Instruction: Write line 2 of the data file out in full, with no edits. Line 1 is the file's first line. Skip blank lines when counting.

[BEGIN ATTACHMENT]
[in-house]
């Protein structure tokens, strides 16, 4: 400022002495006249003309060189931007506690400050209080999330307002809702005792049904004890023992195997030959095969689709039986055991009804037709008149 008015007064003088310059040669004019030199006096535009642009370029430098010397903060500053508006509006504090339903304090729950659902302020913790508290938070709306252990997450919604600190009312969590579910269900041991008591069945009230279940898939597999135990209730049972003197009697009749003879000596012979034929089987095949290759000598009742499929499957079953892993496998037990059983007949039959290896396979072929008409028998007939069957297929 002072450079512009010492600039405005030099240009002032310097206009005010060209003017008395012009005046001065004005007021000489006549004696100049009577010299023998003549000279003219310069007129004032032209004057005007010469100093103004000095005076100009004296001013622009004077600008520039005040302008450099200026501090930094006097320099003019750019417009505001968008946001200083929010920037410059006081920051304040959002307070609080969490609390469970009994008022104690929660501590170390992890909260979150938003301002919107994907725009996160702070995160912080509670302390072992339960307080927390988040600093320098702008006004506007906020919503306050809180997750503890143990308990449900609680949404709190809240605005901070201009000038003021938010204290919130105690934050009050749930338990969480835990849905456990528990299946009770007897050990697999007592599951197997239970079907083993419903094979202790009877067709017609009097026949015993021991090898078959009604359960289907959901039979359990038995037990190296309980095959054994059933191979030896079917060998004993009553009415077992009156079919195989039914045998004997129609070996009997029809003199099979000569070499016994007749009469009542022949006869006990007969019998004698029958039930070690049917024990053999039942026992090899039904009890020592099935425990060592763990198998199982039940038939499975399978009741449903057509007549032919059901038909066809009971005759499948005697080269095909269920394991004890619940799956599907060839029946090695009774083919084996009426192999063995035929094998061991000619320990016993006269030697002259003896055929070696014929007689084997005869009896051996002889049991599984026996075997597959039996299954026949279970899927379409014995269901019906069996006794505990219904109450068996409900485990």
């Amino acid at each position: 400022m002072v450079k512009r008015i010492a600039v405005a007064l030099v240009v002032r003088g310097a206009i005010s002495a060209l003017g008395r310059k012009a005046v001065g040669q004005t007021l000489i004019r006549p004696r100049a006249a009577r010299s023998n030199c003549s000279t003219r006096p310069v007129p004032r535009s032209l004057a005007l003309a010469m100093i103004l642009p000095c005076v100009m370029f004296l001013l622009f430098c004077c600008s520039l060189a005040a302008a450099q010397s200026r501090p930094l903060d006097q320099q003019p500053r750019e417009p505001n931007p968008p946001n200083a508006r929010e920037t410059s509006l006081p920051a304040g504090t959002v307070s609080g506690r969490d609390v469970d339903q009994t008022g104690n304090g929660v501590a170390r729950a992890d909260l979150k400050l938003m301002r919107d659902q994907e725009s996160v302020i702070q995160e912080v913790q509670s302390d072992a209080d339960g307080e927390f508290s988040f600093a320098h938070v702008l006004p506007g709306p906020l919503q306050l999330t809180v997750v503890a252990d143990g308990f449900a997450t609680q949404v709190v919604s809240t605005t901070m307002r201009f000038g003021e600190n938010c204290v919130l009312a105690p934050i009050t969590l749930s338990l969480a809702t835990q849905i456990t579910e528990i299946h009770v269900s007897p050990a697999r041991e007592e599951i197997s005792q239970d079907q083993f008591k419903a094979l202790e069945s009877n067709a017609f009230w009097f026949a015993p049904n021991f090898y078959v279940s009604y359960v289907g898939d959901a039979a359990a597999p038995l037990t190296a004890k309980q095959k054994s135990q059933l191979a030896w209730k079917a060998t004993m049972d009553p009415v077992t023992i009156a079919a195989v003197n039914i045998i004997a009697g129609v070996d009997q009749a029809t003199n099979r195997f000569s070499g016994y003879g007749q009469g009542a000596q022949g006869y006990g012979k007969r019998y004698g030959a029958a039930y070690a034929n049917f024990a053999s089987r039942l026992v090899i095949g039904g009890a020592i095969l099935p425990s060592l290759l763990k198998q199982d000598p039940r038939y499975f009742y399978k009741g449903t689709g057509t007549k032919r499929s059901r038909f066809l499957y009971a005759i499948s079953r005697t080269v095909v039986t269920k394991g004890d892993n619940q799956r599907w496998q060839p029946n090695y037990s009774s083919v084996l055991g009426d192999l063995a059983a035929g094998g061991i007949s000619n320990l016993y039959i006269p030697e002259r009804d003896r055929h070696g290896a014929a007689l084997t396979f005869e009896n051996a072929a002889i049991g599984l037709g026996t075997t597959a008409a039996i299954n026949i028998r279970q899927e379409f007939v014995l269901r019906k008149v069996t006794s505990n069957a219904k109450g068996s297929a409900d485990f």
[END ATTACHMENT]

């Protein structure tokens, strides 16, 4: 400022002495006249003309060189931007506690400050209080999330307002809702005792049904004890023992195997030959095969689709039986055991009804037709008149 008015007064003088310059040669004019030199006096535009642009370029430098010397903060500053508006509006504090339903304090729950659902302020913790508290938070709306252990997450919604600190009312969590579910269900041991008591069945009230279940898939597999135990209730049972003197009697009749003879000596012979034929089987095949290759000598009742499929499957079953892993496998037990059983007949039959290896396979072929008409028998007939069957297929 002072450079512009010492600039405005030099240009002032310097206009005010060209003017008395012009005046001065004005007021000489006549004696100049009577010299023998003549000279003219310069007129004032032209004057005007010469100093103004000095005076100009004296001013622009004077600008520039005040302008450099200026501090930094006097320099003019750019417009505001968008946001200083929010920037410059006081920051304040959002307070609080969490609390469970009994008022104690929660501590170390992890909260979150938003301002919107994907725009996160702070995160912080509670302390072992339960307080927390988040600093320098702008006004506007906020919503306050809180997750503890143990308990449900609680949404709190809240605005901070201009000038003021938010204290919130105690934050009050749930338990969480835990849905456990528990299946009770007897050990697999007592599951197997239970079907083993419903094979202790009877067709017609009097026949015993021991090898078959009604359960289907959901039979359990038995037990190296309980095959054994059933191979030896079917060998004993009553009415077992009156079919195989039914045998004997129609070996009997029809003199099979000569070499016994007749009469009542022949006869006990007969019998004698029958039930070690049917024990053999039942026992090899039904009890020592099935425990060592763990198998199982039940038939499975399978009741449903057509007549032919059901038909066809009971005759499948005697080269095909269920394991004890619940799956599907060839029946090695009774083919084996009426192999063995035929094998061991000619320990016993006269030697002259003896055929070696014929007689084997005869009896051996002889049991599984026996075997597959039996299954026949279970899927379409014995269901019906069996006794505990219904109450068996409900485990």